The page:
5 Fast-Growing Evergreen Trees that Transform Your Landscape

Use these fast-growing evergreen trees to add a privacy screen to your backyard or mark a property boundary.

Adding a few evergreen trees to your landscape is an easy way to guarantee color in your garden all year long. But if you've got a big space in your yard that you want to fill up quickly without breaking your budget on a large tree, fast-growing evergreens may be the answer. They can make an impressive impact on your landscape in just a year or two. The best time to plant these evergreen trees in your yard would be in spring or early fall (summer is too hot, and the ground's usually frozen in winter). These five fast-growing evergreen trees are some of the best for adding color, shade, and privacy to your yard.

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arborvitae trees planted in a row leading up to house
Laurie Black

One of the most versatile evergreens in the landscape, arborvitae (Thuja occidentalis) can be sheared into a hedge or allowed to form a handsome, pyramidal tree. Variety 'Emerald' is a popular choice that's prized for its bright green foliage that looks good all year long. It can grow 15 feet tall and 3-4 feet wide, though young plants also thrive in containers. When they're young, the trees will grow at a rate of eight to 12 inches per year. Most varieties are hardy from Zones 4-8.

Buy It: Emerald Green Arborvitae ($17, The Home Depot)

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Japanese Cedar

multiple japanese cedar trees planted in a row
Erica George Dines

The national tree of Japan, Japanese cedar (Cryptomeria japonica) can grow 50 feet tall, but you can find shorter varieties, like 'Black Dragon', that will form a dense 10- to 12-foot-tall screen (ideal if you want to use fast-growing evergreen trees for privacy). Most varieties grow about one foot per year, and as it grows, Japanese cedar develops a tiered horizontal branching habit that gives the plants a loose, pyramidal shape. On some varieties, the needles darken to a black-green color as they mature, and the fast-growing trees are hardy from Zones 5-9.

Buy It: Japanese Cedar Tree ($18, Etsy)

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Arizona Cypress

branches of Arizona cypress tree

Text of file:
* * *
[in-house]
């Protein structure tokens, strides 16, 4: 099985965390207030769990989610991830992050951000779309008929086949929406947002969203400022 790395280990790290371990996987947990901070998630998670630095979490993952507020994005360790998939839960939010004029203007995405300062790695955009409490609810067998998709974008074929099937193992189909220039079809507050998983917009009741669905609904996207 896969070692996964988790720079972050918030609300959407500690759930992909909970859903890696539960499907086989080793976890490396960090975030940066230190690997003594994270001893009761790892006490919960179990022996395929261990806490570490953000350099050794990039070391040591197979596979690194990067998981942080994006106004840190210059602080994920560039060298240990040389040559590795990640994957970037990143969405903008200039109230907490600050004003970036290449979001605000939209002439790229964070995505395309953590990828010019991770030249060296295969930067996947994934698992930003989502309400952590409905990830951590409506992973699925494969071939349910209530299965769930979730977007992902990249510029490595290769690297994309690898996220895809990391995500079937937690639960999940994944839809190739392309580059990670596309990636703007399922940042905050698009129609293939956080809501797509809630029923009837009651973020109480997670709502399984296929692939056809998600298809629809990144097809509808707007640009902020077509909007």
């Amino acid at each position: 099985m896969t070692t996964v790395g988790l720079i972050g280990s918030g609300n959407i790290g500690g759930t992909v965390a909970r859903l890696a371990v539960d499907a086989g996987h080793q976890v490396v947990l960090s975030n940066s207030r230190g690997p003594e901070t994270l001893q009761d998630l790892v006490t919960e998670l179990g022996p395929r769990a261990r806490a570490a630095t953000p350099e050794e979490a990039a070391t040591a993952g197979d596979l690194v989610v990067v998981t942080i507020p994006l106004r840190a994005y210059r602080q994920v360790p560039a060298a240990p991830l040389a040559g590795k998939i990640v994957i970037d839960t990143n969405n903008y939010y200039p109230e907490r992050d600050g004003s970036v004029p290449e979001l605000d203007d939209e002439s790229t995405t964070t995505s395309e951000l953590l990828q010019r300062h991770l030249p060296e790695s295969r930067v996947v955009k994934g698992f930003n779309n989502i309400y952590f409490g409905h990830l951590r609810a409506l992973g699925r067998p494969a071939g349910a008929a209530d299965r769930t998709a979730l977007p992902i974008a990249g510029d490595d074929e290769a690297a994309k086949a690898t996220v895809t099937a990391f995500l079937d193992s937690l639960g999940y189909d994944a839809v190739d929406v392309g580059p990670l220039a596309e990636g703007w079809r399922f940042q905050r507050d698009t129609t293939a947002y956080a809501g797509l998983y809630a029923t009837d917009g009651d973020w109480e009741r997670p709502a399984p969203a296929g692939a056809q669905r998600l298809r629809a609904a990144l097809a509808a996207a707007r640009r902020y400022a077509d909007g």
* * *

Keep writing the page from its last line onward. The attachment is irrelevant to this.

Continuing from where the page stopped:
Denny Schrock

Heat- and drought-resistant, Arizona cypress (Cupressus arizonica) is a Southwestern native that can be pruned into a fast-growing evergreen hedge or allowed to mature into a pyramidal tree that can grow more than 20 feet tall. Arizona cypress will grow more slowly if the soil is dry, but under the right conditions, it can grow up to three feet per year. It develops gray-green needles and is an ideal choice for low-water landscapes. It's hardy from Zones 7-9, making it especially good for Southern landscapes.

Buy It: Arizona Cypress Tree ($55, The Home Depot)

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Italian Cypress

rows of Italian cypress trees on sloped lawn near stone steps and edging
John Granen

The graceful form of Italian cypress (Cupressus sempervirens) has an elegant impact on any landscape, and can usually grow one or two feet per year. It has dense, blue-green foliage that holds its shape without pruning. It's also tolerant of ocean breezes, making it a top pick for seaside gardens. Italian cypress can grow 25 feet tall and 3 feet wide, and it's hardy from Zones 7-10.

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Blue Point Juniper

small blue point juniper tree growing in planter with red berry wreath
Courtesy of The Home Depot

A low-maintenance option for your landscape, 'Blue Point' juniper (Juniperus chinensis) tolerates winter cold and summer heat and has almost no insect or disease problems. The plants grow a bit slower than other evergreens (you can usually count on 15 to 18 inches of growth per year, just over one foot) but will eventually reach 12 feet in height and 4 feet wide. 'Blue Point' juniper has powdery blue foliage and rich blue berries, and is hardy from Zones 4-9.

Buy It: Blue Point Juniper ($16, The Home Depot)

How to Keep Evergreen Trees Healthy

When your trees are healthy, they'll grow faster. Most evergreen conifers require full sun, so plant them where they can receive at least six to eight hours of direct sun a day. Newly planted trees will need regular watering during their first year, and a layer of mulch will help them maintain consistent soil moisture during dry spells. Feed your evergreens in the early spring with a slow-release granular fertilizer designed just for them, like Vigoro Evergreen Fertilizer ($6, The Home Depot). In cold climates, water evergreens thoroughly before the soil freezes in late fall or winter. Because evergreens never go completely dormant, their roots will continue to draw water to counter drying winter winds.

Don't expect your evergreens to go through a growth spurt right away, but if you give them what they need to thrive, most of these varieties should grow by at least a foot each year. Eventually, even fast-growing evergreens will start to reach their full potential, so if you keep them in your yard for many years, you'll notice their growth slowing down over time. If your trees reach a height that you're happy with but keep growing, you can also prune them back each year so they don't continue getting taller and wider.

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